JUN 02, 2017 06:35 AM PDT
So you say you don't cheat
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Have you ever cheated on a test? There was a particularly poignant spelling test in the first grade when I sneaked a look a another student's test, and I still remember to this day how guilty I felt after. (I ended up telling my mom and she made me apologize to my teacher and the other student.) It's that developing moral compass that researchers think is why kids cheat sometimes; they're still learning what's right and wrong and the social and moral consequences for acting "poorly". As we grow up, the thought is that we become less self-centered and more moral, which prohibits us mentally from committing a looked-down upon action.

Cost-benefit analysis is another aspect of cheating. If the reward for cheating appears to be greater than the risk of getting caught, people are more likely to cheat. This sub-conscious decision is of course very subjective to the person and the situation. Cheating on the SATs, for example, might seem to have a bigger benefit (getting into a good college) for some, while it might have a bigger cost (getting caught and facing the consequences) for others.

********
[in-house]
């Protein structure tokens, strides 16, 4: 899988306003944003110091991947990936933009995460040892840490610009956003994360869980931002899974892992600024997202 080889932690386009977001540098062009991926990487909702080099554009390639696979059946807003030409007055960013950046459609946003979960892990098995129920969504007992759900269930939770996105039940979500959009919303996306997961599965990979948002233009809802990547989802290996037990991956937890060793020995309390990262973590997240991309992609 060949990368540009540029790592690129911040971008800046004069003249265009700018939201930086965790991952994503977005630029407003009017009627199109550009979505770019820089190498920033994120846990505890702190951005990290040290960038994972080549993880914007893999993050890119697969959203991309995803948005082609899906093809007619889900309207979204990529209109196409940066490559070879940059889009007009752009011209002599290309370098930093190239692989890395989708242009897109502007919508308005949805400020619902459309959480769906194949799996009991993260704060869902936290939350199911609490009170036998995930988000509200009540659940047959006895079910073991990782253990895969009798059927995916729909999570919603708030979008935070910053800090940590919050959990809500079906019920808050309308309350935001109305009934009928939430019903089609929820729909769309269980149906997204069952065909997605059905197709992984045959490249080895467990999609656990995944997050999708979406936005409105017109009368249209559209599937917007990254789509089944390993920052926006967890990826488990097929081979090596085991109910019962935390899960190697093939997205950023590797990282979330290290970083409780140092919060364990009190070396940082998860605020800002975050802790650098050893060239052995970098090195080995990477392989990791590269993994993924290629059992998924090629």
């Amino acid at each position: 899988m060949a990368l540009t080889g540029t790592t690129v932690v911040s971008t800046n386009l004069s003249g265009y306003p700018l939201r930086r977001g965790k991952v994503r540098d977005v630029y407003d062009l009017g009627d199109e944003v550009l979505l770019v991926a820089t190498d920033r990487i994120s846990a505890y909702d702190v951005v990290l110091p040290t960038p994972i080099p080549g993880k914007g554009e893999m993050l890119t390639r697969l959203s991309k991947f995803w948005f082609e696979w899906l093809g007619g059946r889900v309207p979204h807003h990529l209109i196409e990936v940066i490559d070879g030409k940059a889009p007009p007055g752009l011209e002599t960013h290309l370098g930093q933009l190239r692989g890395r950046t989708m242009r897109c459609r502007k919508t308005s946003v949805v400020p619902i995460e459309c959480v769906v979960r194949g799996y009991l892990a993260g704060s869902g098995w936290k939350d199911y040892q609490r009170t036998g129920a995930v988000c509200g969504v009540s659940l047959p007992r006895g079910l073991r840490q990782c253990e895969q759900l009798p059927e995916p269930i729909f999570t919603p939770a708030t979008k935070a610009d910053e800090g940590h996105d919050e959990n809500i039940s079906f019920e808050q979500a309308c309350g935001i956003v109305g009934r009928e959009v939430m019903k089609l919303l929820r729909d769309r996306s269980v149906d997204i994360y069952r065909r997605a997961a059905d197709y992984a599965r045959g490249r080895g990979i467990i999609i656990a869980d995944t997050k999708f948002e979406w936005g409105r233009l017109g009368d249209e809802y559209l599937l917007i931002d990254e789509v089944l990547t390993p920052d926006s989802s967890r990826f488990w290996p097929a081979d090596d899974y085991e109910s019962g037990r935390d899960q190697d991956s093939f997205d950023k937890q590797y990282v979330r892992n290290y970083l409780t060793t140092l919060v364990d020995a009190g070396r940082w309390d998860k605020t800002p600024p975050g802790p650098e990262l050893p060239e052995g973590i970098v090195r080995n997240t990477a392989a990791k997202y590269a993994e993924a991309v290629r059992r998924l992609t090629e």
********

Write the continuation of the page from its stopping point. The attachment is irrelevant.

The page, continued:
However, a study published in the Journal of Experimental Psychology says that we might cheat on a unconscious level, and it could be due to our hormones. Researchers distributed a math test to a group of people, instructing them to grade the test themselves. The people in the group knew that the more questions they got correct, the more money they would receive. The subjects also swabbed their cheek saliva before and after the test and it was found that people with higher testosterone and cortisone levels were more likely to cheat. Extra testosterone gives us the courage to cheat while cortisone gives us the motivation, explains the study. To find out why that is, watch the video!

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